In front of the lower window, with its Gothic archway hastily converted into a door, a shapeless platform of rough unhewn planks had that night been rudely patched together. This was the scaffold. A slight railing around it served to protect it from the crowd, and a heap of sand had been thrown upon it. A squalid, unclean box of unplaned boards lay on the scaffold; it had been made some time before as the coffin of a Frenchman, who had been convicted of murder, but had been pardoned at the last moment. Upon this coffin sat two common soldiers of ruffianly aspect, playing at dice, and betting whether the Lord or the Devil would get the soul of Barneveld. Many a foul and ribald jest at the expense of the prisoner was exchanged between these gamblers and a few townsmen who were grouped about at that early hour.

The great mass of spectators had forced their way by daybreak into the Hall itself, to hear the sentence, so that the Inner Court-yard had remained comparatively empty. At last, at half-past nine o'clock, a shout arose. “There he comes !” and the populace flowed out from the Hall of Judgment into the Court-yard, like a tidal wave.

In an instant the Inner Court was filled with more than three thousand spectators.

The old statesman, leaning upon his staff, walked out

upon the scaffold, and calmly surveyed the scene. Lifting his eyes to heaven, he was heard to murmur, “ O God! what does man come to at last!” Then he said bitterly once more, “ This, then, is the reward of forty years' service done to the State!”

La Motte, who attended him, said, fervently: “It is no longer time to think of this. Let us prepare your coming before God."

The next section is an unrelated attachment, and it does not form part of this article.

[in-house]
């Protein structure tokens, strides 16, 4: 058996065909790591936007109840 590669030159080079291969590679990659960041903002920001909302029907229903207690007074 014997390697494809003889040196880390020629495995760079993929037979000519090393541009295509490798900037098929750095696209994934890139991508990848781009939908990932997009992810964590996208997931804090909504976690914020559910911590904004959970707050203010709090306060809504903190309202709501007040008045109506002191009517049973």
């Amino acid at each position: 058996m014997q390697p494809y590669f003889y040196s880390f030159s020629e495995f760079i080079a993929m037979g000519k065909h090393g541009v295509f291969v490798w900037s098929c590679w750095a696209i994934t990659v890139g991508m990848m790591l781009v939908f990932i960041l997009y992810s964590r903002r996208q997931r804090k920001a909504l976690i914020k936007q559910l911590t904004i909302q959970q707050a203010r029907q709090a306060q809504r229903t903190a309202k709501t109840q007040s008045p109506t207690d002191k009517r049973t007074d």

" Is there no cushion or stool to kneel upon ? ” said Barneveld, looking around him.

The Provost said he would send for one: but the old man knelt at once. His servant, who waited upon him as composedly as if he had been serving him at dinner, held him by the arm. It was remarked that neither master nor man shed a single tear on the scaffold.

La Motte prayed for a quarter of an hour, Barneveld remaining upon his knees. He then rose, and said to John Franken: See that he does not come near me," pointing to the executioner, who stood in the background, grasping his long, double-handled sword. Barneveld then rapidly unbuttoned his doublet with his own hands, and the valet helped him off with it. Make haste; make haste!” said his master.

The statesman then came forward, and said, in a loud, firm voice, to the people, “Men, do not believe that I am a traitor to the country. I have ever acted uprightly and loyally; and as such I shall die.” The crowd was perfectly silent. He then took his cap from John Franken, drew it over his eyes, and went toward the sand, saying, “ Christ be my guide! O Lord, my heavenly Father, receive my spirit!"

As he was about to kneel with his face to the south, the Provost said, “My lord will be pleased to move to the other side, not where the sun is in his face.” He knelt accordingly with his face toward his own house. The servant took farewell of him, and Barneveld said to the executioner, “ Be quick about it. Be quick.”

The executioner then struck off his head at a single blow. — Life of John of Barneveld.

« ElőzőTovább »